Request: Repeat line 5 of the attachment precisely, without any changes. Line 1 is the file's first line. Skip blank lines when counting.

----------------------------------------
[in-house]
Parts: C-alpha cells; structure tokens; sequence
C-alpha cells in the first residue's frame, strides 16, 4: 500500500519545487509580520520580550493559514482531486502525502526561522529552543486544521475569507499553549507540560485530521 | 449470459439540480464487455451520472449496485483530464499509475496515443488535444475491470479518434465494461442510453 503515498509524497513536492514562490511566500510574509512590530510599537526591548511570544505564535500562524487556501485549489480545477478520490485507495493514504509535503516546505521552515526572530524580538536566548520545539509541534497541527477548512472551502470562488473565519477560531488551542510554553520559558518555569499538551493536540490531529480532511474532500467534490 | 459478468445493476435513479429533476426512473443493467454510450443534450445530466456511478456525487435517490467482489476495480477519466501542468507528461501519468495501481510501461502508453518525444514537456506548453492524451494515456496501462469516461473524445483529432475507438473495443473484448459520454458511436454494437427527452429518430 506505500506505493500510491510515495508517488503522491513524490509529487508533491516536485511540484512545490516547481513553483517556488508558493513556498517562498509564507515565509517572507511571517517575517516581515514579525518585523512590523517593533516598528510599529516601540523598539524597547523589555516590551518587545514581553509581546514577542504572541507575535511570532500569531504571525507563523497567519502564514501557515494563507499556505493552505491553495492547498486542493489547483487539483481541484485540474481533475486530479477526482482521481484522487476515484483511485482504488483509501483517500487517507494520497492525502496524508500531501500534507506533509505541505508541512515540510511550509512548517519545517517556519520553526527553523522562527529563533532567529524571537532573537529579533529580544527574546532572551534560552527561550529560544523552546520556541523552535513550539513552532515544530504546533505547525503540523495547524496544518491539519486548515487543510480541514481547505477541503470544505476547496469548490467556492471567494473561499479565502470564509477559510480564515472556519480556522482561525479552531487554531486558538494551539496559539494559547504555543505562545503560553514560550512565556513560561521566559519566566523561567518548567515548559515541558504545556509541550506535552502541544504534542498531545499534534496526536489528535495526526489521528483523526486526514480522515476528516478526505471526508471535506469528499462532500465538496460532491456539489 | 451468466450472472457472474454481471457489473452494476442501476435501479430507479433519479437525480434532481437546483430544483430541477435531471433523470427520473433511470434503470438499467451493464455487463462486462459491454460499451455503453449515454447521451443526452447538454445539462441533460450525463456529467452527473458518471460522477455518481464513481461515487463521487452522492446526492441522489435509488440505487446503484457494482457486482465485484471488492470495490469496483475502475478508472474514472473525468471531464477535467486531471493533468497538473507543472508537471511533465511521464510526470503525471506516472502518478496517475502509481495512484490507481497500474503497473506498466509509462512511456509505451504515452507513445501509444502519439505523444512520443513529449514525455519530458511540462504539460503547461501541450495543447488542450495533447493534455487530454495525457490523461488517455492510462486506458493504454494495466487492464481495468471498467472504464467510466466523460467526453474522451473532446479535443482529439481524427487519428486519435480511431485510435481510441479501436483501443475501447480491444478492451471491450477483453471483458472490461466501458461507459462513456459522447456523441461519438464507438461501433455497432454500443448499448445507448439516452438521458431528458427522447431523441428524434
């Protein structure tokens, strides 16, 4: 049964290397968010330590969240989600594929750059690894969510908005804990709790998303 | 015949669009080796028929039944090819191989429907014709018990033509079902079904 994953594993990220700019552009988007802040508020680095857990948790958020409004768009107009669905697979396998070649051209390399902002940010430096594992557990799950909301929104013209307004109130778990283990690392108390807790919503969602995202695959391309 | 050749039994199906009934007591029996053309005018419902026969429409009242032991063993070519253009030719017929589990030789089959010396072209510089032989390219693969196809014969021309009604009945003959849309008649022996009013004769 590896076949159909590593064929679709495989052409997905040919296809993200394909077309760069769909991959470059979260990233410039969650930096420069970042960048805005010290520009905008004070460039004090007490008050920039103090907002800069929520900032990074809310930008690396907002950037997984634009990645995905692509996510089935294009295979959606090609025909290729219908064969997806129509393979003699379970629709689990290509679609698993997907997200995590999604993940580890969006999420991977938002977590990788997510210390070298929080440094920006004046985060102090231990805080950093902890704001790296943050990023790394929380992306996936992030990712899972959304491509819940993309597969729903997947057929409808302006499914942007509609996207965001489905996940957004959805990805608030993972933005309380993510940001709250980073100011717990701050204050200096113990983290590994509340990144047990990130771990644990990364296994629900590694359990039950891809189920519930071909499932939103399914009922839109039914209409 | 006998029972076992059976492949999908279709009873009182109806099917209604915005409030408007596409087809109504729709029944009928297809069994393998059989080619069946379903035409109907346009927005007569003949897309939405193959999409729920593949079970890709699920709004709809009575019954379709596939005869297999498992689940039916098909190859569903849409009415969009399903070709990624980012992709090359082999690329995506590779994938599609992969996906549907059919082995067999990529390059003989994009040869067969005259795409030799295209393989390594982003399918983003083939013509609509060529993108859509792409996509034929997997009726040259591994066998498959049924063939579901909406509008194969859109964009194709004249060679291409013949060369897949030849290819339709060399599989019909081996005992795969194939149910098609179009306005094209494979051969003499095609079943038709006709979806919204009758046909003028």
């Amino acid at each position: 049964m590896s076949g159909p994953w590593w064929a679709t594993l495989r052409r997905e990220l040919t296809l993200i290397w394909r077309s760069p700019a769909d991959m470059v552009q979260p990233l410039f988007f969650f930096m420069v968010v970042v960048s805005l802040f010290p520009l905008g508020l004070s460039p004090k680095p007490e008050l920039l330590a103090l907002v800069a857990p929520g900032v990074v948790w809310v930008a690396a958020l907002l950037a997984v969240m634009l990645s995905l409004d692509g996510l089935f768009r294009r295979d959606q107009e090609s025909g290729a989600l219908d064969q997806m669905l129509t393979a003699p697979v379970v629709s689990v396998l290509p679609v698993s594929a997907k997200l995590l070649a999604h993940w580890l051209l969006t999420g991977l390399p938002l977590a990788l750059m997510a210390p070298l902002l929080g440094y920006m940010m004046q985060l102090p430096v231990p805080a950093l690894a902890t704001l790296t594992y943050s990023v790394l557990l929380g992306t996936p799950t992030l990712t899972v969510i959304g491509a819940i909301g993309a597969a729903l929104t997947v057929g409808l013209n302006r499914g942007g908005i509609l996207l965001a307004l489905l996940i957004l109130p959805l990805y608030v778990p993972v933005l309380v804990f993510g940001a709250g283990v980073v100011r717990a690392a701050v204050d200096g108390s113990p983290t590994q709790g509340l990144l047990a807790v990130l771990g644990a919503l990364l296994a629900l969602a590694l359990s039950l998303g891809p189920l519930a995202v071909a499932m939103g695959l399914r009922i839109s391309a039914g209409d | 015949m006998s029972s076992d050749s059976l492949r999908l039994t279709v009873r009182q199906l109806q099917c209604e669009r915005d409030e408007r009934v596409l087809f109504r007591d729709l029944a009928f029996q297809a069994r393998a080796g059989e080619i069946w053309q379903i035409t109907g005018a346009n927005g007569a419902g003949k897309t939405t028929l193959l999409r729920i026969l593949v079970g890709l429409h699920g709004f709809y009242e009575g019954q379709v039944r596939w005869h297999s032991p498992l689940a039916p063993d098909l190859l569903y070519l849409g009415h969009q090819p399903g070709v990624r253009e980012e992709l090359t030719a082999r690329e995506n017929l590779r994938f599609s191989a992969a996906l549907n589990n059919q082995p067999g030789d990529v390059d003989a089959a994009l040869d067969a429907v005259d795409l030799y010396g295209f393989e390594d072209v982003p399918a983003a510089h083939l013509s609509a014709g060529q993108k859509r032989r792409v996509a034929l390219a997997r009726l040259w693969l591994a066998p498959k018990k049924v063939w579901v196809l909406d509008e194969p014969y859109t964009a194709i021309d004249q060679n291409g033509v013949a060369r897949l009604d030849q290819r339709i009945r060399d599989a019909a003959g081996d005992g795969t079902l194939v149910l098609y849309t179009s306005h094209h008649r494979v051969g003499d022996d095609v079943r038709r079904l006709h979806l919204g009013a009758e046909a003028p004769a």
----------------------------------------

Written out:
């Amino acid at each position: 049964m590896s076949g159909p994953w590593w064929a679709t594993l495989r052409r997905e990220l040919t296809l993200i290397w394909r077309s760069p700019a769909d991959m470059v552009q979260p990233l410039f988007f969650f930096m420069v968010v970042v960048s805005l802040f010290p520009l905008g508020l004070s460039p004090k680095p007490e008050l920039l330590a103090l907002v800069a857990p929520g900032v990074v948790w809310v930008a690396a958020l907002l950037a997984v969240m634009l990645s995905l409004d692509g996510l089935f768009r294009r295979d959606q107009e090609s025909g290729a989600l219908d064969q997806m669905l129509t393979a003699p697979v379970v629709s689990v396998l290509p679609v698993s594929a997907k997200l995590l070649a999604h993940w580890l051209l969006t999420g991977l390399p938002l977590a990788l750059m997510a210390p070298l902002l929080g440094y920006m940010m004046q985060l102090p430096v231990p805080a950093l690894a902890t704001l790296t594992y943050s990023v790394l557990l929380g992306t996936p799950t992030l990712t899972v969510i959304g491509a819940i909301g993309a597969a729903l929104t997947v057929g409808l013209n302006r499914g942007g908005i509609l996207l965001a307004l489905l996940i957004l109130p959805l990805y608030v778990p993972v933005l309380v804990f993510g940001a709250g283990v980073v100011r717990a690392a701050v204050d200096g108390s113990p983290t590994q709790g509340l990144l047990a807790v990130l771990g644990a919503l990364l296994a629900l969602a590694l359990s039950l998303g891809p189920l519930a995202v071909a499932m939103g695959l399914r009922i839109s391309a039914g209409d | 015949m006998s029972s076992d050749s059976l492949r999908l039994t279709v009873r009182q199906l109806q099917c209604e669009r915005d409030e408007r009934v596409l087809f109504r007591d729709l029944a009928f029996q297809a069994r393998a080796g059989e080619i069946w053309q379903i035409t109907g005018a346009n927005g007569a419902g003949k897309t939405t028929l193959l999409r729920i026969l593949v079970g890709l429409h699920g709004f709809y009242e009575g019954q379709v039944r596939w005869h297999s032991p498992l689940a039916p063993d098909l190859l569903y070519l849409g009415h969009q090819p399903g070709v990624r253009e980012e992709l090359t030719a082999r690329e995506n017929l590779r994938f599609s191989a992969a996906l549907n589990n059919q082995p067999g030789d990529v390059d003989a089959a994009l040869d067969a429907v005259d795409l030799y010396g295209f393989e390594d072209v982003p399918a983003a510089h083939l013509s609509a014709g060529q993108k859509r032989r792409v996509a034929l390219a997997r009726l040259w693969l591994a066998p498959k018990k049924v063939w579901v196809l909406d509008e194969p014969y859109t964009a194709i021309d004249q060679n291409g033509v013949a060369r897949l009604d030849q290819r339709i009945r060399d599989a019909a003959g081996d005992g795969t079902l194939v149910l098609y849309t179009s306005h094209h008649r494979v051969g003499d022996d095609v079943r038709r079904l006709h979806l919204g009013a009758e046909a003028p004769a």